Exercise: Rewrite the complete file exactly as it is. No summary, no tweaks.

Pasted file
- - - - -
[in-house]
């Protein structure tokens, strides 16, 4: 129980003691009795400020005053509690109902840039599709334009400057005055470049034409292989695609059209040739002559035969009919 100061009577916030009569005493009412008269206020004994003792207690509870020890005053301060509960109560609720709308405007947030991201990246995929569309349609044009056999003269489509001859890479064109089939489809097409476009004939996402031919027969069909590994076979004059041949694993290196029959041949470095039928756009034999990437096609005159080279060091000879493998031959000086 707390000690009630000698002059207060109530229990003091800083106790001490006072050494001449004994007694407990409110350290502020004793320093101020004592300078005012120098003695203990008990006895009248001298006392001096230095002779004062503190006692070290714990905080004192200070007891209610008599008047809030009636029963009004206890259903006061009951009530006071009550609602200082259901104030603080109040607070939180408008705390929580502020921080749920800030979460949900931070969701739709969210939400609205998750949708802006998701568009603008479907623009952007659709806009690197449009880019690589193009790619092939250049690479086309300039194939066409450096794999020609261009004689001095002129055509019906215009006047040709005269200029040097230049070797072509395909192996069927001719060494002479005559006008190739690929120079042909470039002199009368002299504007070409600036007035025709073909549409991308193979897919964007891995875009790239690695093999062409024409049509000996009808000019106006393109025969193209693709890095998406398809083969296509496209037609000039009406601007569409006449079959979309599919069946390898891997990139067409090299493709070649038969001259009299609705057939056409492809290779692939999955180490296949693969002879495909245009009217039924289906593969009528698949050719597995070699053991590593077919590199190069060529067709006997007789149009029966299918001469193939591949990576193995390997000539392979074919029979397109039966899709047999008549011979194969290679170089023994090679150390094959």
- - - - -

[in-house]
């Protein structure tokens, strides 16, 4: 129980003691009795400020005053509690109902840039599709334009400057005055470049034409292989695609059209040739002559035969009919 100061009577916030009569005493009412008269206020004994003792207690509870020890005053301060509960109560609720709308405007947030991201990246995929569309349609044009056999003269489509001859890479064109089939489809097409476009004939996402031919027969069909590994076979004059041949694993290196029959041949470095039928756009034999990437096609005159080279060091000879493998031959000086 707390000690009630000698002059207060109530229990003091800083106790001490006072050494001449004994007694407990409110350290502020004793320093101020004592300078005012120098003695203990008990006895009248001298006392001096230095002779004062503190006692070290714990905080004192200070007891209610008599008047809030009636029963009004206890259903006061009951009530006071009550609602200082259901104030603080109040607070939180408008705390929580502020921080749920800030979460949900931070969701739709969210939400609205998750949708802006998701568009603008479907623009952007659709806009690197449009880019690589193009790619092939250049690479086309300039194939066409450096794999020609261009004689001095002129055509019906215009006047040709005269200029040097230049070797072509395909192996069927001719060494002479005559006008190739690929120079042909470039002199009368002299504007070409600036007035025709073909549409991308193979897919964007891995875009790239690695093999062409024409049509000996009808000019106006393109025969193209693709890095998406398809083969296509496209037609000039009406601007569409006449079959979309599919069946390898891997990139067409090299493709070649038969001259009299609705057939056409492809290779692939999955180490296949693969002879495909245009009217039924289906593969009528698949050719597995070699053991590593077919590199190069060529067709006997007789149009029966299918001469193939591949990576193995390997000539392979074919029979397109039966899709047999008549011979194969290679170089023994090679150390094959």